Greek Erechtheum column sketch poster
The poster denotes a symbolic architecture of Greece: the Erechtheum column. The iconic image is illustrated by a black and white sketch and it is embellished by a splash of beautiful blue watercolor.
The Erechtheum column is a well-known Greek architecture in the iconic Erechtheum temple. The scroll forms (carved braided band) at the top of the column (the capital) and its tall slender profile indicate that this is the Ionic order. The column is formed of four pieces (known as “drums”) and is fluted (decorated with vertical grooves). Just below the scroll shapes (also called volutes) are decorative moldings, including one called “egg and dart” (egg shapes alternating with V-shapes), and below that a ring of plant-like shapes—an alternating palmette and lotus pattern.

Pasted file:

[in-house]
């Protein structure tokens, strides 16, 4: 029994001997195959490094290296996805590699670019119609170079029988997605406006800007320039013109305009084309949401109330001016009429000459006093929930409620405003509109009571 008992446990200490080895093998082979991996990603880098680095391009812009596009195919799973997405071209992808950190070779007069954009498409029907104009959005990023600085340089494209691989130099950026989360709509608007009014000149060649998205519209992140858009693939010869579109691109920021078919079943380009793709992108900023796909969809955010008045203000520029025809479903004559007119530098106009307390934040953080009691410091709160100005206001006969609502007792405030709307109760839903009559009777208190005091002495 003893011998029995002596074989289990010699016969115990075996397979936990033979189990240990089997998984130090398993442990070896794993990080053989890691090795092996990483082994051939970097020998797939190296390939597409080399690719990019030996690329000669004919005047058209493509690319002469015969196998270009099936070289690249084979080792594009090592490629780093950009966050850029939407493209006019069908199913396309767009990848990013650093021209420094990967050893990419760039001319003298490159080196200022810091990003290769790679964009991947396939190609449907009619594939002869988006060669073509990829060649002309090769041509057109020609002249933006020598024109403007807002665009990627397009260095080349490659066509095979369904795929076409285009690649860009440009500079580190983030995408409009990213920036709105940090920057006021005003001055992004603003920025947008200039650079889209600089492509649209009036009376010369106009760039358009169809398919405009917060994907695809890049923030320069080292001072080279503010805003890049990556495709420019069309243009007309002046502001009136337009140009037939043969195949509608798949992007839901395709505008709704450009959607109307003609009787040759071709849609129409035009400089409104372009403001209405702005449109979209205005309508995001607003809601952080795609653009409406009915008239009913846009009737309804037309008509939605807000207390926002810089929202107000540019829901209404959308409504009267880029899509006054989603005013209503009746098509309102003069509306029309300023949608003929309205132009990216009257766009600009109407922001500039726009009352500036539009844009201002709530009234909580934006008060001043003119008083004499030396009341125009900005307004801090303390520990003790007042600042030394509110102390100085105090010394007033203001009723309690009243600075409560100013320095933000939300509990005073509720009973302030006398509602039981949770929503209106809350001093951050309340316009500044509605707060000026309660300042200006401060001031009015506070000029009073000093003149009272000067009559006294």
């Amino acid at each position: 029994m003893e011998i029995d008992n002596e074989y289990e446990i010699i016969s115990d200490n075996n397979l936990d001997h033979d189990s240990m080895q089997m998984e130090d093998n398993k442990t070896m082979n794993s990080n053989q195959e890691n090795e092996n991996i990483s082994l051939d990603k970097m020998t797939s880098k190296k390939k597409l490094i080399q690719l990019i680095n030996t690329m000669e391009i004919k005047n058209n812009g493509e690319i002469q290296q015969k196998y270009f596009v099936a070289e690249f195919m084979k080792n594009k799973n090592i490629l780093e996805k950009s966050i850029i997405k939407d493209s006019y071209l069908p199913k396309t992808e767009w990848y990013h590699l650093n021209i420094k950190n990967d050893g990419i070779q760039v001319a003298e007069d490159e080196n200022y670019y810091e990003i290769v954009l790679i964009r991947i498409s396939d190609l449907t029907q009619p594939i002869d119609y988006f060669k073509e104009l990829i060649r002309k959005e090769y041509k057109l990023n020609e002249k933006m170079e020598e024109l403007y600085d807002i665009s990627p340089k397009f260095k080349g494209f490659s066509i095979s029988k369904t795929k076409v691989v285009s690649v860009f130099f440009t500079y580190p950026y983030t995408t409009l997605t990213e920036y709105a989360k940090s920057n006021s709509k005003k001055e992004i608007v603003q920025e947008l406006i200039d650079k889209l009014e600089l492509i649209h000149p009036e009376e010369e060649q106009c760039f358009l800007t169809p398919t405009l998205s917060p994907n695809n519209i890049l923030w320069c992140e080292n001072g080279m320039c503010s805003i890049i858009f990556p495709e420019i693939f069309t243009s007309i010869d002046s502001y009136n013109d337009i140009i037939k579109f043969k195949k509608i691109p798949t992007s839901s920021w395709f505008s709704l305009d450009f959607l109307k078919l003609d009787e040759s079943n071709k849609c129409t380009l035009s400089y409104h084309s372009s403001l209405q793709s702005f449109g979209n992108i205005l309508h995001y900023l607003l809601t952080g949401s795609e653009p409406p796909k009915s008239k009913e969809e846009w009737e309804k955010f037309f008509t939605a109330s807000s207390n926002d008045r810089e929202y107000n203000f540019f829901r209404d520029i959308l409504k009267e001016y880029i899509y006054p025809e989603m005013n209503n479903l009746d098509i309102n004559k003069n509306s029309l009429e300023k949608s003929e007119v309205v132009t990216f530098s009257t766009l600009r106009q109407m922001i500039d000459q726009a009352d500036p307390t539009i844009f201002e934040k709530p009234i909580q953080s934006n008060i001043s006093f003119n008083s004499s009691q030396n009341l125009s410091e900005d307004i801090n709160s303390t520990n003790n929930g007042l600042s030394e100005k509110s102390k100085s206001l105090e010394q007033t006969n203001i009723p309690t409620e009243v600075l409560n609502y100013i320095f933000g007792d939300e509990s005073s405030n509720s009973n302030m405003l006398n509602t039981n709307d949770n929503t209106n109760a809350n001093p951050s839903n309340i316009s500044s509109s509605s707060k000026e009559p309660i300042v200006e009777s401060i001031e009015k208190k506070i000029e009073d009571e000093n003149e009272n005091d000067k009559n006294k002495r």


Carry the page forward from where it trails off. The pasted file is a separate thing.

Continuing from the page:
The Erechtheum’s volutes are the most complex of all Greek Ionic capitals, having a series of tightly spaced creases or canals resembling fine drapery. The central swag in the canals, a characteristic feature of Greek Ionic capitals, emphasizes the drapery-like character. Bead-and-reel bands highlight each of the ridges in the sides of the volutes. The egg-and-dart motif is repeated on the abacus.
The architecture of Greek Erechtheum columns now inspires many architectures in the world. But they remain the symbol of Greece, elegant and holy as in this sketch.